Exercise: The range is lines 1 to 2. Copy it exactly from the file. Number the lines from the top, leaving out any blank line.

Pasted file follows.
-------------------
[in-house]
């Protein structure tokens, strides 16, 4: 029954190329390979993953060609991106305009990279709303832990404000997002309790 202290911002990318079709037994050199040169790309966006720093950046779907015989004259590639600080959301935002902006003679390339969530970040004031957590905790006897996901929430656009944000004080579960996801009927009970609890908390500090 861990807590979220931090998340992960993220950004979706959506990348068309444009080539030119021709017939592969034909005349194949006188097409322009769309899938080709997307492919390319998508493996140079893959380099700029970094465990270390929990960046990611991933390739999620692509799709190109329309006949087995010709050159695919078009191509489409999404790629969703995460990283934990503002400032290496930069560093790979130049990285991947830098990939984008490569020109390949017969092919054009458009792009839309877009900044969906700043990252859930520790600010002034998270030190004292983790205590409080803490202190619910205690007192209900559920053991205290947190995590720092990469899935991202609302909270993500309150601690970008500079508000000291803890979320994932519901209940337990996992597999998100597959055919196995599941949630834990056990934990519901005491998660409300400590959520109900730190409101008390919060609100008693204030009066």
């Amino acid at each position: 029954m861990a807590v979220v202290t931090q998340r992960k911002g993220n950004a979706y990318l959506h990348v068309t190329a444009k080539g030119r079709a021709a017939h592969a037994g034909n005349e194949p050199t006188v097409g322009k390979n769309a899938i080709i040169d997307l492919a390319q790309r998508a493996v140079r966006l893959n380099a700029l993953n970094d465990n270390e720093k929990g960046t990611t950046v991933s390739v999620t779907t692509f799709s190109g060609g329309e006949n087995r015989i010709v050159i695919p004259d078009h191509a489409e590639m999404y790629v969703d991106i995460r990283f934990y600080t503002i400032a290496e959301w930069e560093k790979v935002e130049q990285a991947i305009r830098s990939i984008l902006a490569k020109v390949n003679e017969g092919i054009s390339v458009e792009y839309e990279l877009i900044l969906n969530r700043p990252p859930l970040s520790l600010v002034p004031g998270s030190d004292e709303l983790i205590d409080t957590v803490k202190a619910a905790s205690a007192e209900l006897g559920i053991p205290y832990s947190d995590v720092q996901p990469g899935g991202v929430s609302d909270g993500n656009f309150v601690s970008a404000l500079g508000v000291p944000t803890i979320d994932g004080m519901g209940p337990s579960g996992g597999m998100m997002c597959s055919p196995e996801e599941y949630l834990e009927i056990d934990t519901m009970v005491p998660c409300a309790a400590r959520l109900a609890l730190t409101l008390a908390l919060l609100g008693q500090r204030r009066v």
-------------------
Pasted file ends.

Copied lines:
[in-house]
């Protein structure tokens, strides 16, 4: 029954190329390979993953060609991106305009990279709303832990404000997002309790 202290911002990318079709037994050199040169790309966006720093950046779907015989004259590639600080959301935002902006003679390339969530970040004031957590905790006897996901929430656009944000004080579960996801009927009970609890908390500090 861990807590979220931090998340992960993220950004979706959506990348068309444009080539030119021709017939592969034909005349194949006188097409322009769309899938080709997307492919390319998508493996140079893959380099700029970094465990270390929990960046990611991933390739999620692509799709190109329309006949087995010709050159695919078009191509489409999404790629969703995460990283934990503002400032290496930069560093790979130049990285991947830098990939984008490569020109390949017969092919054009458009792009839309877009900044969906700043990252859930520790600010002034998270030190004292983790205590409080803490202190619910205690007192209900559920053991205290947190995590720092990469899935991202609302909270993500309150601690970008500079508000000291803890979320994932519901209940337990996992597999998100597959055919196995599941949630834990056990934990519901005491998660409300400590959520109900730190409101008390919060609100008693204030009066």